In the early 1900s, two young daughters of prosperous Iowa businessman J. E. E. Markley took an education at Hillside School, a Frank Lloyd Wright-designed institution run by the architect’s aunts in Spring Green, Wisconsin. Moved by the overhanging eaves, flat lines and horizontal banding implemented by Wright in the building’s Prairie style, Markley commissioned the architect to compose new commercial offices for his law firm in Mason City, Iowa.
Wright was still in the early days of his design career at this point, having concentrated largely on local residential and civic projects and commissions from his family ties. The flat roofs and geometric designs that soon became grossly associated with Wright’s stylistic approach struck a chord with Markley and his partner J. Blythe, leading to a commission which now stands as the last remaining Wright-designed hotel in the world.
Over the years the architect designed over 1,000 architectural concepts. Half of these were realised and only six of the completed buildings fell into the hotel bracket. Initially the Historic Park Inn Hotel was envisioned as law offices but Wright took the initiative to insert a hotel and bank to generate additional income.
Due to its unique position as the single remaining hotel by this visionary architect the property is expected to draw in large volumes of passionate architecture buffs to the extent that Wright on the Park, Inc. (an independent organisation which owns, restores, preserves and maintains the building whilst educating the public on the design and its architect) plans to put on a series of guided tours for local and travelling visitors.
Sadly the building has not always been so cherished. Passed from firm to firm since its inception in 1910 after the integrated bank was forced to trade off the building in a bankruptcy sale in 1926, the property was quickly transformed into a retail development and operated under a number of owners. By 1972 the bold structure was being utilised as an apartment block before falling into disrepair and vacancy.
Rediscovered by Wright on the Park, Inc. the Historic Park Inn Hotel has spent the last eighteen months undergoing hearty restoration works overseen by Project Architect Martha Huntington of local firm Bergland + Cram. The redevelopment works have cost $18.5m and the hotel is currently preparing for a grand opening event on 10th September, 101 years to the day of its original launch.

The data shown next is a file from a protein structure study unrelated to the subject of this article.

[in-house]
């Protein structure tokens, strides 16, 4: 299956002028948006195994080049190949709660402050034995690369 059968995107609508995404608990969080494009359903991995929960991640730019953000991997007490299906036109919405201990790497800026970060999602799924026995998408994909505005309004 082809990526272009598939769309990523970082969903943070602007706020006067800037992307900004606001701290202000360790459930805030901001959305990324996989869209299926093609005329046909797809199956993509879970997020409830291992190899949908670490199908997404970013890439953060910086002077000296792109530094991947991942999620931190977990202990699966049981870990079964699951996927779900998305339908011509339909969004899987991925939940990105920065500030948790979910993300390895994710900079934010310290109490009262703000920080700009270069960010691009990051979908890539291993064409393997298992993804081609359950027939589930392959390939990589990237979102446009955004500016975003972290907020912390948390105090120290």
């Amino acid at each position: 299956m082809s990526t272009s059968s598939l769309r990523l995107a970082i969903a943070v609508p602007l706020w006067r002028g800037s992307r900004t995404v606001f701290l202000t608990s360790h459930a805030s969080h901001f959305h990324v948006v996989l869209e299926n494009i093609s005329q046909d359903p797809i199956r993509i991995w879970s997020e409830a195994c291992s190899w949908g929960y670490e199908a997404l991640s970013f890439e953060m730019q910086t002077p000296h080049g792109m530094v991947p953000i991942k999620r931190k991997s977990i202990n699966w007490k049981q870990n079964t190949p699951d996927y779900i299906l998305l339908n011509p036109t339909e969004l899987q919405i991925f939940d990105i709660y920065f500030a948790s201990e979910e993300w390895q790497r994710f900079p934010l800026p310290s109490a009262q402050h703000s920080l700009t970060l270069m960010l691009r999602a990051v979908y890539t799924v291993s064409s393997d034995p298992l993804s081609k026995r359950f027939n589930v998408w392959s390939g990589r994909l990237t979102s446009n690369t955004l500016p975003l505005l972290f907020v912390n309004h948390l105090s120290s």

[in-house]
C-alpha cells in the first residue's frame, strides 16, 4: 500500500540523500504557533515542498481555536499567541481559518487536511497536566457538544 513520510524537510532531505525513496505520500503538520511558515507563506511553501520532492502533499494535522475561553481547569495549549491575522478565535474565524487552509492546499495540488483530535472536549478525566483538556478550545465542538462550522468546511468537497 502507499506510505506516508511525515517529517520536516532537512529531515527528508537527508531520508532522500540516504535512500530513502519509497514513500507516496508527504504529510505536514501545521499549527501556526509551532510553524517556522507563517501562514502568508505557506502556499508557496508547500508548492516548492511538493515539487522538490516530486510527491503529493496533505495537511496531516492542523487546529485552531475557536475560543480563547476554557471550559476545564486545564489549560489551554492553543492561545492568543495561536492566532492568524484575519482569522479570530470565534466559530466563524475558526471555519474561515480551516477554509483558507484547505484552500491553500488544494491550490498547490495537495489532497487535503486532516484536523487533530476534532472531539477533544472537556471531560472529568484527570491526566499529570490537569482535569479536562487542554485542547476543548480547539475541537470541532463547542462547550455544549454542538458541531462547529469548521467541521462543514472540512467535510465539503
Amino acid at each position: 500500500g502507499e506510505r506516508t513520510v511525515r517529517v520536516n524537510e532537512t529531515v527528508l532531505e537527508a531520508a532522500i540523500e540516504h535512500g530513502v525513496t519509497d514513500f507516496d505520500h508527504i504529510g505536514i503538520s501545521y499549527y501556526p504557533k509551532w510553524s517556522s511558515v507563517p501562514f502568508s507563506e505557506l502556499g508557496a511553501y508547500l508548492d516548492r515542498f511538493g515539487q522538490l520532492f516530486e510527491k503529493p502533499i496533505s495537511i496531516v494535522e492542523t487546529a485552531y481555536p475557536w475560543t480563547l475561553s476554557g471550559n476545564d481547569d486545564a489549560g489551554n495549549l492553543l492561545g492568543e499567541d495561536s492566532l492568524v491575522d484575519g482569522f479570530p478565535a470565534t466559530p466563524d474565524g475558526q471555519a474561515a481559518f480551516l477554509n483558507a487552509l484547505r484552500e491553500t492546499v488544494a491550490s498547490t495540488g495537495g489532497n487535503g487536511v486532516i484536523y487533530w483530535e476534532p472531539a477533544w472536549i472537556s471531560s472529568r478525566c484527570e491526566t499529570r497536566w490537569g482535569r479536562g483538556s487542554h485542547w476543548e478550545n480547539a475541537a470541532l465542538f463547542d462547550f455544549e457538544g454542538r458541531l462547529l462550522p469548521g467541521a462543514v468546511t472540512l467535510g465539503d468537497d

Pat Schultz sits on the Board of Directors at Wright on the Park and is clearly delighted by the final result, telling WAN: “The completion of the hotel is a tribute to so many people's hard work and dedication to this project. I really do feel like we've ‘moved the mountain’. $18.5m and we open debt free. What kind of miracle is that! And it is stunning - our architect, designers, hotelier, contractors - everyone has done an outstanding job. I stayed there Monday night - the first night open. Every detail is perfect! We on the board of Wright on the Park are beyond thrilled and excited to have this moment arrive.”
It wasn’t all plain sailing however. During the drastic restoration works the architects uncovered a series of unforeseen challenges, including the replacement of foundations on the north and east sides of the bank building, a second floor within the bank building being removed, and plumbing and mechanical work confronted with a severe lack of space.
This said the final product is exquisite. The 27 bedrooms have been sympathetically brought up to date with contemporary details in a historic setting. Bergland + Cram’s intensive research into the original room decor has paid off as the wall treatments and furnishings in the transformed boudoirs are sensitive to Wright’s original vision yet incorporate all the modern comforts desired by twenty-first century travellers. In homage to the old hotel, Wright on the Park, Inc. have ensured that one room (the ‘Historic Room’) has been kitted out in decor befitting of the original hotel, with brass bed, couch, chair and armoire to provide visitors with the full Wright-designed experience whilst the communal spaces such as the ladies’ parlour, gentlemen’s lounge, billiards room and Skylight Room (which sports Wright-designed art-glass windows) have all been retained.
The completed product goes much further than the average restoration project however. Schultz explains: “The re-opening of The Historic Park Inn Hotel is momentous - for Mason City - for architectural heritage. Already people are calling us from around the world. We believed in this from the beginning, but the response is exceeding even our high expectations. Locally, the much-needed boost it gives our downtown meets a major goal. But more than that, this building, as the last standing hotel designed by Wright with its exterior restored to his 1910 vision and interior holding so many of the original elements he designed, stands as international tribute to the great architect. It holds a place in architectural history uniquely it’s own and now ready for everyone to enjoy.”